How this problem can be improved: new technologies
1. WBGs (wide-bandgap semiconductors)
To address the losses energy problem, the project aimed the use of wide-band semiconductors (WBGs) such as silicon carbide(SiC) and gallium nitride (GaN). From a drive technology point of view, these WBGs offer significant improvements. They allow the converter to operate at higher frequencies without increasing losses. Furthermore, by using GaN or SiC instead of silicon (Si) devices, for example, the electron saturation rate is about twice as high, allowing a higher operating frequency. In electric space propulsion systems, the saturation rate has a direct impact on the ability of the device to handle the high voltages and currents required for propulsion, contributing to the overall efficiency and reliability of the system. In addition, the critical electric field of WBGs is ten times higher than that of silicon, meaning that the material can withstand higher electric fields without electrical breakdown, reducing on-resistance.
2. Digital Control technologies
Instead of using an analogue controller, the use of a digital controller can improve the project technology. The benefits are associated with more advanced control solutions and architectures. To optimize the design of the radio frequency generator can be used:
- Matrix transformers. These transformers consist of a matrix of primary and secondary windings that are wound together to create a highly efficient transformation system at high frequencies.
- Resonant converters. Because they operate at resonant frequencies, switching elements are switched when currents or voltages are in phase or ahead, reducing switching losses.
- Zero voltage switching (ZVS). In a ZVS converter, the switching elements change state (open or close) when the voltage across them is close to zero.
Digital control technologies make possible to operate at higher frequencies or to increase the power density of converters. They also allow very complex control algorithms to be optimised. However, the design regarding magnetic components still remains difficult. This kind of development is affected by increasing frequencies, leading to losses in the core and losses in the conductors.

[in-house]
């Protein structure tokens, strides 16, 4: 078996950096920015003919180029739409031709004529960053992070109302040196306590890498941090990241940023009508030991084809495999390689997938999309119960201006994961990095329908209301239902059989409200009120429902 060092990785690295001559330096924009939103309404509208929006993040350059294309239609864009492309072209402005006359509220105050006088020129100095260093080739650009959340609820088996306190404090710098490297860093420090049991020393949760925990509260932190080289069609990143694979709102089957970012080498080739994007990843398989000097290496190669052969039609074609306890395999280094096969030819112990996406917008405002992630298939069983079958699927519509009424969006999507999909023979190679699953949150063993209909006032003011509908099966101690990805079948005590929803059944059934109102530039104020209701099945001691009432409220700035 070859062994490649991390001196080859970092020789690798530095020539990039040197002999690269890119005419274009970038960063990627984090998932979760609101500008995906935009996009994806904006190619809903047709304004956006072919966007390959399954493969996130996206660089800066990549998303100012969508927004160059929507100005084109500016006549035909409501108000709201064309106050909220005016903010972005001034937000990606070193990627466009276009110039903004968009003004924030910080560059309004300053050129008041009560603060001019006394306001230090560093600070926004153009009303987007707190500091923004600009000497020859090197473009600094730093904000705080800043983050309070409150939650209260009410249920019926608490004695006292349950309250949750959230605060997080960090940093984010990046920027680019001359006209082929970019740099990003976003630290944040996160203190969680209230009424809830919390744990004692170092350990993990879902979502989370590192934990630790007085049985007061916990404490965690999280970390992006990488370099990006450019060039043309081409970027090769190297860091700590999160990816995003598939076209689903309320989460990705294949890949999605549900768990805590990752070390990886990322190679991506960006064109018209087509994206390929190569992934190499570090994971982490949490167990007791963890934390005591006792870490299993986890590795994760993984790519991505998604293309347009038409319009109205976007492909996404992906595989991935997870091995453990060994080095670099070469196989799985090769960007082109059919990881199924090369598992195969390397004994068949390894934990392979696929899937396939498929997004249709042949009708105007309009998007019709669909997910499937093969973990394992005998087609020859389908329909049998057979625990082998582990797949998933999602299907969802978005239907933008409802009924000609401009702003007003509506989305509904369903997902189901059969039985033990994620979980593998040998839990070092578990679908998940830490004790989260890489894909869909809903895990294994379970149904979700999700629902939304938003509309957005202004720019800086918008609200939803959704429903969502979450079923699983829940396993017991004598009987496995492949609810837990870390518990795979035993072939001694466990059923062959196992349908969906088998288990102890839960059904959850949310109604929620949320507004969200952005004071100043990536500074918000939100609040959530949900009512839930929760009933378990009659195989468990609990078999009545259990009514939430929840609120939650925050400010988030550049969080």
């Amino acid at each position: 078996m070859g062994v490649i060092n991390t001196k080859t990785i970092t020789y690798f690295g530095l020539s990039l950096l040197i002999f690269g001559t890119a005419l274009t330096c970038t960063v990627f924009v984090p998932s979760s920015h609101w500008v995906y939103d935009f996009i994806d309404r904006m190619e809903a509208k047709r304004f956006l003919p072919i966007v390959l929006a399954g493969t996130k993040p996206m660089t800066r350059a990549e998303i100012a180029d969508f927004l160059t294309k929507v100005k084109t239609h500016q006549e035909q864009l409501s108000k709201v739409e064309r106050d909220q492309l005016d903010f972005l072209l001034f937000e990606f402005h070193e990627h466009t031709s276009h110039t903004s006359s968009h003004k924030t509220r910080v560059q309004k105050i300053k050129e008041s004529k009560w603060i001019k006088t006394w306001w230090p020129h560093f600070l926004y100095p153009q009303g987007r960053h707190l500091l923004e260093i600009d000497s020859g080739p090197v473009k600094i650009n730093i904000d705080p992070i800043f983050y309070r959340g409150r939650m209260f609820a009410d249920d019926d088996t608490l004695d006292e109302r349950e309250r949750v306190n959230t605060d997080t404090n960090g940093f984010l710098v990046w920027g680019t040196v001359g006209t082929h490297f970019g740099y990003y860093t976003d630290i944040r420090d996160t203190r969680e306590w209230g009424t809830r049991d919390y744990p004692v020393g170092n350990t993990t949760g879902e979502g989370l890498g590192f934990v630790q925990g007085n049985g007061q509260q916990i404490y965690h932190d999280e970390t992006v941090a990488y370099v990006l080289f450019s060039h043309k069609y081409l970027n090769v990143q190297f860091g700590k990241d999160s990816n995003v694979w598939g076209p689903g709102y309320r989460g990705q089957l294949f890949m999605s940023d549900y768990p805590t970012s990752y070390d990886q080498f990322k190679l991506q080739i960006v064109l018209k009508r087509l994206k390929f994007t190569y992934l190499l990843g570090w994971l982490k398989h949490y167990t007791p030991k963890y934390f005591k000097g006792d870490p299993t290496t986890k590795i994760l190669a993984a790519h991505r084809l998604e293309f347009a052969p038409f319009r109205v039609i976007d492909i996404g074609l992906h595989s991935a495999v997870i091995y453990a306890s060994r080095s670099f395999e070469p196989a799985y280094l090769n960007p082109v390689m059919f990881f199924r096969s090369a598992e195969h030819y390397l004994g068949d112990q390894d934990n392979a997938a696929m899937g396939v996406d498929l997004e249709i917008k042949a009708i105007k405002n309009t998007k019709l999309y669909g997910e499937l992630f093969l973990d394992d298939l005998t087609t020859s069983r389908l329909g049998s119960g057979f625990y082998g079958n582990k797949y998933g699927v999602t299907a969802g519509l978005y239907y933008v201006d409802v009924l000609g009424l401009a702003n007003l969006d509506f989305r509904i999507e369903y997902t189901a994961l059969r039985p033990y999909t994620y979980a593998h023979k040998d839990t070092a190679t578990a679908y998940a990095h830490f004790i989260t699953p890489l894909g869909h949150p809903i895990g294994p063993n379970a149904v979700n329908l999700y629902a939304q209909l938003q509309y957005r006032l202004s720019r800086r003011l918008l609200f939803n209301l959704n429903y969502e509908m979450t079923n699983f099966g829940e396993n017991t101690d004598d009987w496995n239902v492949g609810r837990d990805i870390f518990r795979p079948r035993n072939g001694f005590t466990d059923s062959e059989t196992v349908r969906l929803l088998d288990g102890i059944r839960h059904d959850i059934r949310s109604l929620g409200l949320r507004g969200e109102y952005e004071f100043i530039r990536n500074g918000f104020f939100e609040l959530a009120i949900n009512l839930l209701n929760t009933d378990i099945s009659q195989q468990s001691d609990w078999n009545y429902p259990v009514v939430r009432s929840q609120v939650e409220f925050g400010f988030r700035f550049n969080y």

3. Magnectic components: design and technologies
The design of the magnetic components to operate at high frequency is a key issue to make possible the goals of this project. Accurate modelling techniques are very critical to optimize the transformer and inductor designs. The use of advanced winding techniques is of most importance to minimize the size and losses of this components. Finally, the thermal management is also a key design issue.
Author of the article Lorenzo Iacopino
Lorenzo Iacopino is currently dedicated to his Master’s program in Aerospace Engineering at the prestigious University of Bologna. His academic journey is propelled by an enduring fascination with spacecraft and astronomy, motivating his determination to delve into the expansive realms of these fields. In addition to his academic pursuits, Lorenzo derives immense gratification from playing a role in the progression and dissemination of scientific knowledge. He eagerly anticipates the opportunity to absorb wisdom from leaders in the space sector while also imparting his own insights and expertise to fellow scholars and a wider audienc.
- Horizon 2020 project GIESEPP MP & Horizon Europe project DEEP PPU joint webinar on Electric Space Propulsion, GIESEPP MP
- Radio Frequency Ion Propulsion, Orbital Propulsion Centre, ArianeGroup
- Disruptive Power Processing Unit (PPU) for Electrical Propulsion Gridded Ion Thrusters, DEEP PPU
- Fundamentals of Electric Propulsion: Ion and Hall Thrusters, Dan M. Goebel and Ira Katz